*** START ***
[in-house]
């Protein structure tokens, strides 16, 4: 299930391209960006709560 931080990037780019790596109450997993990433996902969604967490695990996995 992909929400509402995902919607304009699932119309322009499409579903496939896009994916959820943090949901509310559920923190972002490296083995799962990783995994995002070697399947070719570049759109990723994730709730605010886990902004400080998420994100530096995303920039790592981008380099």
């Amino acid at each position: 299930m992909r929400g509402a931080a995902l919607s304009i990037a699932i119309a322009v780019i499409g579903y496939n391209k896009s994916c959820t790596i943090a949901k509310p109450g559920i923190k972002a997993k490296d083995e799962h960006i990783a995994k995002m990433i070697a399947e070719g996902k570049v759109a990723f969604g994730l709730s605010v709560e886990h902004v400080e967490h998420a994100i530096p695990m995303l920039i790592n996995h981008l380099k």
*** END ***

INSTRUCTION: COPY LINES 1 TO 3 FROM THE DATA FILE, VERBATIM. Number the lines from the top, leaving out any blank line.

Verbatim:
[in-house]
């Protein structure tokens, strides 16, 4: 299930391209960006709560 931080990037780019790596109450997993990433996902969604967490695990996995 992909929400509402995902919607304009699932119309322009499409579903496939896009994916959820943090949901509310559920923190972002490296083995799962990783995994995002070697399947070719570049759109990723994730709730605010886990902004400080998420994100530096995303920039790592981008380099």
């Amino acid at each position: 299930m992909r929400g509402a931080a995902l919607s304009i990037a699932i119309a322009v780019i499409g579903y496939n391209k896009s994916c959820t790596i943090a949901k509310p109450g559920i923190k972002a997993k490296d083995e799962h960006i990783a995994k995002m990433i070697a399947e070719g996902k570049v759109a990723f969604g994730l709730s605010v709560e886990h902004v400080e967490h998420a994100i530096p695990m995303l920039i790592n996995h981008l380099k």